We are not the same people who left on the trip so many years ago. We have evolved, changed, digressed and advanced. We know all too well that 'wherever we go - there we are'. We are, as with everyone, always working on improving our shortcomings; trying not to judge but allowing people their path, trying to reduce our stress level, keeping our heads clear of unnecessary noise, worry or clutter. Working on the much needed patience in so many situations but speaking up when called for, trying to increase awareness in a world crying out for help. Remembering to connect and live in the NOW, something traveling forces us to do. We like the little space or 'home' we create each place we visit (home is carried in our hearts). Classical or Cuban or? music is playing depending on our mood, surrounded by our few possessions. We make friends easily and enjoy our interactions with those we meet, those whose path intertwines in our tapestry of life. One corner always overflows with colorful fresh vegetables and fruit from the local market. Good health is freedom. We try to research and share information on health and MMS. Walking our talk down our vegan path.
We travel lightly on the earth, conserving water and electricity and taking public transport for the most part. We have simplified our lives from 2 houses in Hawaii to carrying an eighteen inch suitcase and a day pack. All business is done on line. Calls to family, important in our life, are done through skype. We often wonder what all the fuss with former details in our lives was all about? We know that it is no longer us.
We try to remain empathetic and open to those around us but let's face it - we are resilient, rough tough individuals. At times it has been trying on our relationship living together 24/7, through sun and rain. But we work it out. What we have been through is not for the faint of heart. We went 'bush' long ago, especially after 2.5 years on public transport and driving around Africa. We have given up social niceties for utilitarian habits. We wash ourselves and our clothes in buckets and change locations rather than wardrobes. It is nothing to ride in the back of a garlic truck, hitch a ride on a motorcycle, or catch a lift on a cargo ship. I am writing this because the electricity just went on. We caught a boat over 100 miles down the river with locals, far from any services, just to see what's down the Rio San Juan in Nicaragua. With wild riverbanks full of monkeys, sloths, vibrant birds and friendly locals we haven't been disappointed. We rarely are. Only our heart aches for destruction of Nature planet wide. We didn't know a week ago where the Rio San Juan was, let alone that we would be in absolutely the 'middle of nowhere' down this remote river; reachable only by water. We are just enjoying the journey and where it leads us. We are forced into the moment, dealing with what opens up. We are on the river of life.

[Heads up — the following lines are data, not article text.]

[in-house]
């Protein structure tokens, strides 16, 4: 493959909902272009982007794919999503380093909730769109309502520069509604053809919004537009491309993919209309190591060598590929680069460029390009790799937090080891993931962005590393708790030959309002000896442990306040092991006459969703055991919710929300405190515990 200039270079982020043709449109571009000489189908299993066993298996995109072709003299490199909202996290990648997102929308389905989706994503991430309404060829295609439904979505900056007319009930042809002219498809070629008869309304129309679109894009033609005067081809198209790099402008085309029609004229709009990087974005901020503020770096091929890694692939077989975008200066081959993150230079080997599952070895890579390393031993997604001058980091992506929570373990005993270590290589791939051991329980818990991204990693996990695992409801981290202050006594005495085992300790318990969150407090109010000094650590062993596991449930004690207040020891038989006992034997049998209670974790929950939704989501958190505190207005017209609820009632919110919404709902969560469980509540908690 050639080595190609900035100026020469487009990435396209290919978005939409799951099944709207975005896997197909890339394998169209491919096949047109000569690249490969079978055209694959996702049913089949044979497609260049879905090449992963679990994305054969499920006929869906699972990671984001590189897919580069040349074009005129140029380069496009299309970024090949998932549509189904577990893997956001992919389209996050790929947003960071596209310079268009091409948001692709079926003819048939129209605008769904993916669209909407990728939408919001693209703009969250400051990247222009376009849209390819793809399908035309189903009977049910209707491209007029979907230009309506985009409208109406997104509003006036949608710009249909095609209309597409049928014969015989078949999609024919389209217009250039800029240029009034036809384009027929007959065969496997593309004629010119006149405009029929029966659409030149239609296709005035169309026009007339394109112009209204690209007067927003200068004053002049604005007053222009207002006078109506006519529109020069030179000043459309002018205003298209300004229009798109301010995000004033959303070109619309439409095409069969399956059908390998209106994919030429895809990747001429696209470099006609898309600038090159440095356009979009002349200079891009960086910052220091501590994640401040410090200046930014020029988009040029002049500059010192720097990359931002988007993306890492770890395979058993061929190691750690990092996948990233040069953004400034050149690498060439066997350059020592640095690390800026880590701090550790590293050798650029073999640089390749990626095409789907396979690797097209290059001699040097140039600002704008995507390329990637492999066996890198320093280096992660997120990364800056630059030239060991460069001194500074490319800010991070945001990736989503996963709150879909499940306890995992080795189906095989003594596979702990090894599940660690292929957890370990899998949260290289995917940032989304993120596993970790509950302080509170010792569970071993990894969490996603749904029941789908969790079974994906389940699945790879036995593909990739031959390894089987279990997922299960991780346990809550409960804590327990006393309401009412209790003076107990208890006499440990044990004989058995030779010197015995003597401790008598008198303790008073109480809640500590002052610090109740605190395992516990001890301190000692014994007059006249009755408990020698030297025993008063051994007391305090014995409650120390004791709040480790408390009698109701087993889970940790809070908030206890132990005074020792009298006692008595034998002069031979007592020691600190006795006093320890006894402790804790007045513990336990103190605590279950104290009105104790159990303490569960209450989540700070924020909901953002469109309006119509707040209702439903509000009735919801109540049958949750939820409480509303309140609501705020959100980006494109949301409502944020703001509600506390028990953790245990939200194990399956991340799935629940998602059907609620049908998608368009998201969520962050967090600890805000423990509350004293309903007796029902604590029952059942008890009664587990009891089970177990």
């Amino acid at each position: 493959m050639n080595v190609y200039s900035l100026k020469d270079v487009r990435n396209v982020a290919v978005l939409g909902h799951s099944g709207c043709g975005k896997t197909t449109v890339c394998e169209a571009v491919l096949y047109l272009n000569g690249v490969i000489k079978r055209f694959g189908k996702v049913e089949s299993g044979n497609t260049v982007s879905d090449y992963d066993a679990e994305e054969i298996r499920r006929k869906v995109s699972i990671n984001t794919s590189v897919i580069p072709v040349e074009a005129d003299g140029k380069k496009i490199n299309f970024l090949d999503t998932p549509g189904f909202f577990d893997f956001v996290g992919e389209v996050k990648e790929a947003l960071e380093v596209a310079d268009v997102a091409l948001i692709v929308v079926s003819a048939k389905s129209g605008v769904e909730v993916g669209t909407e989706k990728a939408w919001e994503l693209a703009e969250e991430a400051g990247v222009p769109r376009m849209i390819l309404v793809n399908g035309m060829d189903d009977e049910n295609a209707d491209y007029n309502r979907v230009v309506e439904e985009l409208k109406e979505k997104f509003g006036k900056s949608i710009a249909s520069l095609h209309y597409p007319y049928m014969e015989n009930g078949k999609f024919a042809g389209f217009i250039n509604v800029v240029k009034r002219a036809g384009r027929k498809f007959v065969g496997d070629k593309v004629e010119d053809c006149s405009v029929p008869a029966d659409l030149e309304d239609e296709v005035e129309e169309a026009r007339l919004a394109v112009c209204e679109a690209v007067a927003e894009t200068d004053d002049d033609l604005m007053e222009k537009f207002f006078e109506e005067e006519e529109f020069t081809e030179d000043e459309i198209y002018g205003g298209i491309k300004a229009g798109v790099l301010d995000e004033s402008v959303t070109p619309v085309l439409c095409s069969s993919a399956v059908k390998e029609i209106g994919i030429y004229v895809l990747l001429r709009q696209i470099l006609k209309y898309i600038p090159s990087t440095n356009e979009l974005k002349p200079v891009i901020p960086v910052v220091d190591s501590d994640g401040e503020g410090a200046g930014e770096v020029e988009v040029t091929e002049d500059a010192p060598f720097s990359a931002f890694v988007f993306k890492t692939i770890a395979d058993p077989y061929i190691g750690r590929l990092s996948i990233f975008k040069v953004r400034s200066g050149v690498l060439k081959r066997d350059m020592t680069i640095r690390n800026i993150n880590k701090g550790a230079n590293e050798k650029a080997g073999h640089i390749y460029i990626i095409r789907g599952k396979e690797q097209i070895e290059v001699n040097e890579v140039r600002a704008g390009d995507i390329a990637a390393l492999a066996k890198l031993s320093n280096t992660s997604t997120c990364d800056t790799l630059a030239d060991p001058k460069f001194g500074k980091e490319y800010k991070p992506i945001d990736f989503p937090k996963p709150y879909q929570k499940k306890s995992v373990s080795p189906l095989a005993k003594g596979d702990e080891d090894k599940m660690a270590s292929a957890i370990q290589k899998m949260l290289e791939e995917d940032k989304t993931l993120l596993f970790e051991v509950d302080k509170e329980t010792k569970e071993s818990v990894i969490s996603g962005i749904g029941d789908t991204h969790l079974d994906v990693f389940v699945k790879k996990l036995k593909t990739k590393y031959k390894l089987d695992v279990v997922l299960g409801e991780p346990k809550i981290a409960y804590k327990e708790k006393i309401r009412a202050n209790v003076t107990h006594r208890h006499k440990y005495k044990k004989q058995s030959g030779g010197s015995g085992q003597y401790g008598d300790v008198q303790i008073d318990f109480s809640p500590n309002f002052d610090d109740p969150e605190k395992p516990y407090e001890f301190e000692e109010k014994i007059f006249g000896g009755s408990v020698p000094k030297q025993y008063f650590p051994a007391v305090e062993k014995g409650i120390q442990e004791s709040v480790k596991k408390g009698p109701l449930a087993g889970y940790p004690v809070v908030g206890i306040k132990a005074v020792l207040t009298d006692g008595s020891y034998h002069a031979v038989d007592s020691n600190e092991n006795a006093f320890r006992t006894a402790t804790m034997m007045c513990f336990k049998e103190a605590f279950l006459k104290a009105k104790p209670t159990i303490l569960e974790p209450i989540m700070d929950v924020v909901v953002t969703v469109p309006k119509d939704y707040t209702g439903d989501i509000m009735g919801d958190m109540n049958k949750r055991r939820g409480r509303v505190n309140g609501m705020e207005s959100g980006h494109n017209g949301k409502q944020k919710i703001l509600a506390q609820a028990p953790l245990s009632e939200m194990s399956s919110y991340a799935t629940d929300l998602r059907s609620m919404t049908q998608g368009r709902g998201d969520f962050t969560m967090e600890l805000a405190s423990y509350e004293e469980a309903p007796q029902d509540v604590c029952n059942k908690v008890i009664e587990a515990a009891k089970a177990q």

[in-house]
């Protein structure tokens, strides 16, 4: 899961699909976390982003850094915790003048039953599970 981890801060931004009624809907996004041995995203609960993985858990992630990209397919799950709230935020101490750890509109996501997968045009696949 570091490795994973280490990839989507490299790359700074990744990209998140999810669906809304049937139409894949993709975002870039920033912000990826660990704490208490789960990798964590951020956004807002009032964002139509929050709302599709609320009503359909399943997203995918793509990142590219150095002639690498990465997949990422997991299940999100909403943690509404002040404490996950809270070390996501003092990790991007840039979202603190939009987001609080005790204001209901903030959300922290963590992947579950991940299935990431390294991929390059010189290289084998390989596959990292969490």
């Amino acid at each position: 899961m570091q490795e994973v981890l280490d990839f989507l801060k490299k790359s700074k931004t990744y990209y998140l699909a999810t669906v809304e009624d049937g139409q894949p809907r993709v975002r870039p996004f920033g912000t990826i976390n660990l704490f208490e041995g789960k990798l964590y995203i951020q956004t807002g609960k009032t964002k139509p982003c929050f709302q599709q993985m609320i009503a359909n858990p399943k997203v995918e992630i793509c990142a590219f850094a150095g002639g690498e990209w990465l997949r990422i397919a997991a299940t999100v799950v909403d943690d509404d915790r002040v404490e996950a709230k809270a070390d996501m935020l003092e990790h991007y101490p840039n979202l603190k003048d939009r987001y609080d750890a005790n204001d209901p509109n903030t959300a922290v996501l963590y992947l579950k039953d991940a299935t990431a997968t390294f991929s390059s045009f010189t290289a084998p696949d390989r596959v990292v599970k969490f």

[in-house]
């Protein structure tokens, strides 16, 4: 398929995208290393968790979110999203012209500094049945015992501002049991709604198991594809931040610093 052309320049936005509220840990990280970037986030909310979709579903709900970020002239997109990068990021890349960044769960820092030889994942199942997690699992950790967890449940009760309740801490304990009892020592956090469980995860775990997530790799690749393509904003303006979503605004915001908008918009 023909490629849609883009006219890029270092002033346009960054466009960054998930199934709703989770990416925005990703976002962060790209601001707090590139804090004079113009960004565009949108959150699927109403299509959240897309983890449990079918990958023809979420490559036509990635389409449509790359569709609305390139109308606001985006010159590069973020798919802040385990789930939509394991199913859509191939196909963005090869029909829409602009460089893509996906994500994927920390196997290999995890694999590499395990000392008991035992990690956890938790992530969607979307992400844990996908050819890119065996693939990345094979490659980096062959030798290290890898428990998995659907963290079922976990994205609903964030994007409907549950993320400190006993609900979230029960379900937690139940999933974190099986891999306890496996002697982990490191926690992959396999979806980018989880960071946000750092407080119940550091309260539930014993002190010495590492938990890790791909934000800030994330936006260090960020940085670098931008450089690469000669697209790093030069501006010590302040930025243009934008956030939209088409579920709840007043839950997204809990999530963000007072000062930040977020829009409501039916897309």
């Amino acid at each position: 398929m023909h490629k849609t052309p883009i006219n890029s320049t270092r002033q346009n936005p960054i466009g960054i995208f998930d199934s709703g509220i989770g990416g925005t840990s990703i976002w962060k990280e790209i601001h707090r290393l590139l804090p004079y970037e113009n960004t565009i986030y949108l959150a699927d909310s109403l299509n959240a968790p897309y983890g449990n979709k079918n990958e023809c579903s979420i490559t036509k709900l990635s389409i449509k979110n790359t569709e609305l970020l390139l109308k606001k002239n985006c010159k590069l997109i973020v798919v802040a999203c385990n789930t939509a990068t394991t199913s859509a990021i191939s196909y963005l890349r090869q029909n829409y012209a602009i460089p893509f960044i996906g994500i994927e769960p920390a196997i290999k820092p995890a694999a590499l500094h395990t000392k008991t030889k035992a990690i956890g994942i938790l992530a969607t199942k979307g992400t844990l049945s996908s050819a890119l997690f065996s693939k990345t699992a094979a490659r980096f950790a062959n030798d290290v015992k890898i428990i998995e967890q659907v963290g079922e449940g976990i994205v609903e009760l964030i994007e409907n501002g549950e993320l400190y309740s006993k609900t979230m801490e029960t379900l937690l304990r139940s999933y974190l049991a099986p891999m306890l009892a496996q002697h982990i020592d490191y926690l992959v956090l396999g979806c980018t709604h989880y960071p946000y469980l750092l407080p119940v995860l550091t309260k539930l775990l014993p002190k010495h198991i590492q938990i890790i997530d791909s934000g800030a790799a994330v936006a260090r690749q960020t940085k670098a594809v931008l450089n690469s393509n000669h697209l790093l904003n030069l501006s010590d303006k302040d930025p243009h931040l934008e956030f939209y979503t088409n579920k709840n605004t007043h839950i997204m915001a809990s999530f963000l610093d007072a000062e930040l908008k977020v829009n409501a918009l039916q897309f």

Eternal River. Moving, ever changing, flowing without thought or concern. Change is the only constant, as with travel. Starting as rain over the lush jungle on the slopes of an ancient volcano, the drops become a tiny stream that in turn joins a larger river. At that point the minerals of the converging streams combine in an explosion of magic, creating one of the most stunning colors on earth. Unaffected by its beauty the river roars on over endless waterfalls and rapids, pausing slightly to rest in creamy turquoise lagoons or steamy hot pools; surrounded by colorful orange and red heleconia flowers. Bright blue butterflies sun themselves on the tranquil banks. Life is as it is. The river enjoys its journey with no worry of the destination. Rushing down to it's eventual home in the ocean it is connected to the 'tierra' or earth, the 'cielo' or sky and to each of us. The cycle of life continues. Nature is the guide we seek. All is one. All is well. (Written along the banks of Rio Celeste 3 weeks prior.)
In contrast with the political instability of neighboring countries, Costa Rica shines like a beacon of light and hope. Costa Ricans or 'Ticos' have Central America's highest rate of education and literacy, health care and life expectancy. With a long standing democratic history the national army was abolished in 1948 and peace has prevailed since then. Part of the great global chess game, 'coups' or political overthrows in Central America are the norm but Costa Rica is the golden child, protected by behind the scenes agreements.